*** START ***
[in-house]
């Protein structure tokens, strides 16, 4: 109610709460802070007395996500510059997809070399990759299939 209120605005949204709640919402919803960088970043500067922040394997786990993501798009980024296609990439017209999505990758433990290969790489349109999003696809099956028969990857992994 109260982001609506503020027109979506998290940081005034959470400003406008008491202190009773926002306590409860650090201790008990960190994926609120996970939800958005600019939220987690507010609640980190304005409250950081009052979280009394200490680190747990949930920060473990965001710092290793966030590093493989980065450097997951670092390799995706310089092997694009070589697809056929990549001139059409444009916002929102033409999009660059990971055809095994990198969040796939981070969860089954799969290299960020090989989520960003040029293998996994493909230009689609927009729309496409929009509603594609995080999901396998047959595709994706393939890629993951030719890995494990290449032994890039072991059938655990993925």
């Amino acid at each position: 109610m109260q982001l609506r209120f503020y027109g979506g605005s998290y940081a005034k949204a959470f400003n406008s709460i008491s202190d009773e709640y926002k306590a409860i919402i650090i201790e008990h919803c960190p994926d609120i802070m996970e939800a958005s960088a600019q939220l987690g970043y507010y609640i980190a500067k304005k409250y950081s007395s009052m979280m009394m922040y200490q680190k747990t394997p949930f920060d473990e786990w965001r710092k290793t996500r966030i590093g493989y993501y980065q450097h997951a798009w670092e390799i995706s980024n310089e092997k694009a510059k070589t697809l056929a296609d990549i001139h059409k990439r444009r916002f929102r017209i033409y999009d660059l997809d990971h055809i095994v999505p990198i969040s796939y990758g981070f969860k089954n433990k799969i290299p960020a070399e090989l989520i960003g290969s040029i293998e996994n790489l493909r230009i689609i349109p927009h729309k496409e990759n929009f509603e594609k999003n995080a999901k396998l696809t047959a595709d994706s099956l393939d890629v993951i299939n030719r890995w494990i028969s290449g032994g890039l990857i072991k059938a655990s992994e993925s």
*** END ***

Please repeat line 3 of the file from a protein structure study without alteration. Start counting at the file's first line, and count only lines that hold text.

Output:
């Amino acid at each position: 109610m109260q982001l609506r209120f503020y027109g979506g605005s998290y940081a005034k949204a959470f400003n406008s709460i008491s202190d009773e709640y926002k306590a409860i919402i650090i201790e008990h919803c960190p994926d609120i802070m996970e939800a958005s960088a600019q939220l987690g970043y507010y609640i980190a500067k304005k409250y950081s007395s009052m979280m009394m922040y200490q680190k747990t394997p949930f920060d473990e786990w965001r710092k290793t996500r966030i590093g493989y993501y980065q450097h997951a798009w670092e390799i995706s980024n310089e092997k694009a510059k070589t697809l056929a296609d990549i001139h059409k990439r444009r916002f929102r017209i033409y999009d660059l997809d990971h055809i095994v999505p990198i969040s796939y990758g981070f969860k089954n433990k799969i290299p960020a070399e090989l989520i960003g290969s040029i293998e996994n790489l493909r230009i689609i349109p927009h729309k496409e990759n929009f509603e594609k999003n995080a999901k396998l696809t047959a595709d994706s099956l393939d890629v993951i299939n030719r890995w494990i028969s290449g032994g890039l990857i072991k059938a655990s992994e993925s």